The Violent Homicidal Serial Killer Tape

We here at Really Awful Movies are keen aficionados of those old, oblong receptacles of movies yore – the VHS cassette. Ah, those halcyon days of walking into a video store, scouring the aisles and aisles of tapes in the horror section, each one with box art promising lurid thrills and chills galore, before making that evening’s entertainment selection.

As horror movie vessels, VHS occupies a lofty place in many a horror-hound’s heart, with nostalgic collectors oftentimes paying big bucks on the secondary market, sometimes upwards of hundreds of dollars, to secure their favourite chiller or slasher in VHS.

Calgary, Alberta’s Susan Voorhees, artist/filmmaker and head of Exhumed VHS, is also nuts for the format, so much so that she’s given us the uber-indie effort The Violent Homicidal Serial Killer Tape, an unhinged, 26-minute obvious labour-of-love. Shot using a VHS camcorder, the film follows the titular tape (V.H.S. for short), an anthropomorphic videocassette with a skeletal head and arms, who carves his way through 23 brief vignettes of terror.

Each titled-segment is more depraved than the next as a plastic antagonist utilizes machine guns, machetes, and sometimes plain-old vehicular homicide to dispatch his myriad prey.

Certainly not high-art, the short is as extremely lo-fi as you might imagine, but it’s also awkwardly charming and morbidly hilarious – sort of a demented, throwback Faces of Death-flavoured cross between Robot Chicken and the “Meat Man” segment of Bob’s Burgers. There’s something perversely thrilling about watching V.H.S shoot a literal Ken-doll boyfriend point-blank before dragging the prone body of his Barbie-doll girlfriend to be fed to a wolf, all before mutilating the poor piece of plastic. In another vignette, we witness V.H.S carving the face and extricating the brain of another unfortunate plaything, all while a minimalist pseudo-Carpenter score bubbles in the background.

And while there’s scant to be found in terms of plot, the brevity of the film works in its favour. The film is over before the thin novelty of the concept can wear off.

With the most minimal of expectations, The Violent Homicidal Serial Killer Tape will deliver.

**1/2 out of 5


Director Mike Flanagan is a bit of a two-hit wonder. Not unlike Rob Zombie, who hit it out of the park with The Devil’s Rejects and House of 1,000 Corpses, but whose other work is largely forgettable, Flanagan has directed inspiring Stephen King-linked work like Gerald’s Game and Doctor Sleep, but has largely faltered elsewhere. That is the case with Hush, made all the more disappointing by the lively, frenetic opening that descends into silliness.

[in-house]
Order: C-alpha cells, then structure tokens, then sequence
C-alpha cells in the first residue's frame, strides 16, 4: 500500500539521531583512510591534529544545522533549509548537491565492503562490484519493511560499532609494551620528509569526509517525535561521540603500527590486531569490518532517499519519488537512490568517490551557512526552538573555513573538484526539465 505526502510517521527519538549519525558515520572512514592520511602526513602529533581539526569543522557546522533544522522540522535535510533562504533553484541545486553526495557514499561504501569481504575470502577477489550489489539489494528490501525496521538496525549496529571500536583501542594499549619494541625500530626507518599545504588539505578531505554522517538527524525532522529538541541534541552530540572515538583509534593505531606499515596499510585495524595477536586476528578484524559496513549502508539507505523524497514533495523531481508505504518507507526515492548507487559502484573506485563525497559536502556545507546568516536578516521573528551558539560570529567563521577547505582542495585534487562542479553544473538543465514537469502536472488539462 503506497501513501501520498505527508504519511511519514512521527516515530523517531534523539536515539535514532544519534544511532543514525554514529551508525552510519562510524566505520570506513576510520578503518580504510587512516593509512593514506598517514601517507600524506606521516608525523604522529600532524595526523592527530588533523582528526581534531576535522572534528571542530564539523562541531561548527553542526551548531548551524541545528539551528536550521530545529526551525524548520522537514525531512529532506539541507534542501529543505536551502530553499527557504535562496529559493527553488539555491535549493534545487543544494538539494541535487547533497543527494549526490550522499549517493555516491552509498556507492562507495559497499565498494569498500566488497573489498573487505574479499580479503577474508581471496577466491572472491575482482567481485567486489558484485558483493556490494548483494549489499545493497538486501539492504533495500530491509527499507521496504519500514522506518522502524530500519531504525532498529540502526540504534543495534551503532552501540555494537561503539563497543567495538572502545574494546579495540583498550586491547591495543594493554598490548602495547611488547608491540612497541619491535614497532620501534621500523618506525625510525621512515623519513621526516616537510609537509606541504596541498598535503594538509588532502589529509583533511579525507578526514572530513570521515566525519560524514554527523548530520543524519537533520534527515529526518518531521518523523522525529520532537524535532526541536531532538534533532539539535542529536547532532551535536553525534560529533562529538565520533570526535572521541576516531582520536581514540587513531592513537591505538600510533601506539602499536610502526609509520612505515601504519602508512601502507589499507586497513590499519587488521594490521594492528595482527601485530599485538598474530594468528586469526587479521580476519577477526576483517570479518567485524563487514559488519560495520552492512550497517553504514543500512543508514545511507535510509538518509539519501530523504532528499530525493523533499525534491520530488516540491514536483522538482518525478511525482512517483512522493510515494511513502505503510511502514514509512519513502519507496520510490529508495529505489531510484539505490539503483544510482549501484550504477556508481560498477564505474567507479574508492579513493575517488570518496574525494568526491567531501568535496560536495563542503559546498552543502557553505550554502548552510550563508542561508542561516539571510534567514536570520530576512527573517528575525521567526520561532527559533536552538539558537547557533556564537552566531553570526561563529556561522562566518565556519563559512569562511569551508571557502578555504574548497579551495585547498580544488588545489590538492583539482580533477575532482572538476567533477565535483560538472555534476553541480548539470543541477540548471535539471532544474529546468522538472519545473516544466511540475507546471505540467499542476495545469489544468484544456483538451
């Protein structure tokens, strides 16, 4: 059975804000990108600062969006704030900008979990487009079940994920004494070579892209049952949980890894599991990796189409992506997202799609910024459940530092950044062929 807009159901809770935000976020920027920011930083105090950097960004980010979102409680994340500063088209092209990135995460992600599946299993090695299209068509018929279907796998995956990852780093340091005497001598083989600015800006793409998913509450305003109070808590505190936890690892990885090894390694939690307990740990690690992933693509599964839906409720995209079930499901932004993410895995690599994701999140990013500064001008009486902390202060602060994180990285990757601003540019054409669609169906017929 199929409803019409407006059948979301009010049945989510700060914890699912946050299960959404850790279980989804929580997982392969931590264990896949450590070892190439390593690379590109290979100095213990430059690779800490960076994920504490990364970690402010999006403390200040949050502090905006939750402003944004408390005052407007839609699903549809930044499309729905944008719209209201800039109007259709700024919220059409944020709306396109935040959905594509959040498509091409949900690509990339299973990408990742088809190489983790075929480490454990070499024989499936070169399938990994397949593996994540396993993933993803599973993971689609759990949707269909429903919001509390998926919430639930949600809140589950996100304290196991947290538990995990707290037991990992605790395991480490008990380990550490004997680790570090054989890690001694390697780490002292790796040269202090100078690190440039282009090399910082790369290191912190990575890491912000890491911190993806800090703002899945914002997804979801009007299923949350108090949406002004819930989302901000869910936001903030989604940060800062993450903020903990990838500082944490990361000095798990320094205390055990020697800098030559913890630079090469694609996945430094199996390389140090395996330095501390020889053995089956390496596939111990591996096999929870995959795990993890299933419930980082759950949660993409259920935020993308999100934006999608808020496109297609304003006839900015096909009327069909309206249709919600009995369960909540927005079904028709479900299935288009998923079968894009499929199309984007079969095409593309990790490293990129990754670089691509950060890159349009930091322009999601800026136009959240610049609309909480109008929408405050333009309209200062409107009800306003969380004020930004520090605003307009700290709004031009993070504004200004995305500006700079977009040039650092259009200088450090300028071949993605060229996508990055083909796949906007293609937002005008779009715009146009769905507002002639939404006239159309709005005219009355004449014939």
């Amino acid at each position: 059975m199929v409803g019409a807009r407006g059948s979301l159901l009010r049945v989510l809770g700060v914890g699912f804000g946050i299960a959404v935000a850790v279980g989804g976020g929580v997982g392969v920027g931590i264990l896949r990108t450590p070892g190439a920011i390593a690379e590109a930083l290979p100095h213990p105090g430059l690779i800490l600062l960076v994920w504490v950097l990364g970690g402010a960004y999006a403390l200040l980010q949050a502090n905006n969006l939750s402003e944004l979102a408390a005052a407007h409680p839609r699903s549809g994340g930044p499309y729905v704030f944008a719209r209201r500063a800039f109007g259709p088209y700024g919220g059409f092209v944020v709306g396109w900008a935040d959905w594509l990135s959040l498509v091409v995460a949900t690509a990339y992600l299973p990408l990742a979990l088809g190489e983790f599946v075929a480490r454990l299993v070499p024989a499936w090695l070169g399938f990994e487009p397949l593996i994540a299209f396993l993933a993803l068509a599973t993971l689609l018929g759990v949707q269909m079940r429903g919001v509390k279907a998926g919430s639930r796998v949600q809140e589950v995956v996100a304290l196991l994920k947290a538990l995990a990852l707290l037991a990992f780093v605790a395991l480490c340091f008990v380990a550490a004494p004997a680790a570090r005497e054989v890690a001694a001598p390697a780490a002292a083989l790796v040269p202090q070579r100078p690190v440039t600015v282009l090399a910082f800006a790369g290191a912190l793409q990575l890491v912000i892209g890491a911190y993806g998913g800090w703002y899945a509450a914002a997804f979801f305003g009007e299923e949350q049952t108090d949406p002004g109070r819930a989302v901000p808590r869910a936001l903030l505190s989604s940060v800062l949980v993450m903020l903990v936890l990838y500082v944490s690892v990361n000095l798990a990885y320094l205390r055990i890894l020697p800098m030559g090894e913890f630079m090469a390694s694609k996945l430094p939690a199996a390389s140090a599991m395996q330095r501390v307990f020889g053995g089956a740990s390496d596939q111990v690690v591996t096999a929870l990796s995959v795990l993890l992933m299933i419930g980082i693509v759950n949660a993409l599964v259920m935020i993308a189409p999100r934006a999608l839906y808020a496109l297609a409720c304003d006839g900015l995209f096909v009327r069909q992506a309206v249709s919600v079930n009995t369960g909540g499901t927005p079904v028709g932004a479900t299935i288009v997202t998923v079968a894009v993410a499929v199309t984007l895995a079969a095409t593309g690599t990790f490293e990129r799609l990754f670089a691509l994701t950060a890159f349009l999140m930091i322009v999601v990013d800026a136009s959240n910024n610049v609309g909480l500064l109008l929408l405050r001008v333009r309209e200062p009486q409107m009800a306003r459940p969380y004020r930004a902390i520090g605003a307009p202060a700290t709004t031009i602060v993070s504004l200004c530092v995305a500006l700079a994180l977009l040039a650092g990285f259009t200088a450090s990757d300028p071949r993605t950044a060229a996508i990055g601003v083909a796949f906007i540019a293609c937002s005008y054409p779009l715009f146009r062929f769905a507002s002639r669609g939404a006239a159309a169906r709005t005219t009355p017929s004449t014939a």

Co-starring and co-written by Flanagan’s wife, Kate Siegel, Hush invites us into the world of deaf-mute horror novelist Maddie Young.

She self-exiles to her cottage writing retreat in order to top the success of her debut novel. And her sole interaction comes from neighbour Sarah, who is boning up on her ASL to better connect with her friend, leading to some spirited and touching miscommunication.

When Sarah takes leave, Maddie, tapping away at the keyboard, experiences writers’ block, even adding funny little notes of self-doubt into her manuscript like “develop characters,” “get money.”

Suddenly, a masked crossbow-wielding assailant turns his medieval weaponry on Sarah and things go haywire, and sideways – at least according to the folks behind this site.

While it’s intriguing to see a deaf protagonist in horror using her wits while at a considerable physical disadvantage, director Flanagan doesn’t use silence to amp up the frights.

By contrast, in Watcher, a Romania-lensed horror about an apartment stalker, the filmmaker omits subtitles in order to recreate the confusion felt by the unilingual newcomer, deepening the empathy and inviting viewers into her perspective.

Another missed opportunity is a somewhat pedestrian creeper who bears a superficial similarity to rapper, Eminem. Ordinary can be extraordinary, evil can be banal (see, Joe Spinell in Maniac) but this antagonist sits in a no-man’s land of neither ordinary, nor scary enough.

Also, not having the antagonist use his unconventional, and inherently terrifying weaponry from the outset, is a shame: after all, being shot at by arrows is a scary proposition. However, when the masked maniac offs Sarah, he does it with a knife, and stabs sideways, straight out a stage play.

It’s underwhelming, to say the least, and detracts from some of the film’s numerous pluses, like dynamite performances, place setting and atmosphere, at least once the assailant cuts the power to the home.

As far as home invasion flicks go, check out Death Weekend or perhaps You’re Next instead.

*** (out of 5)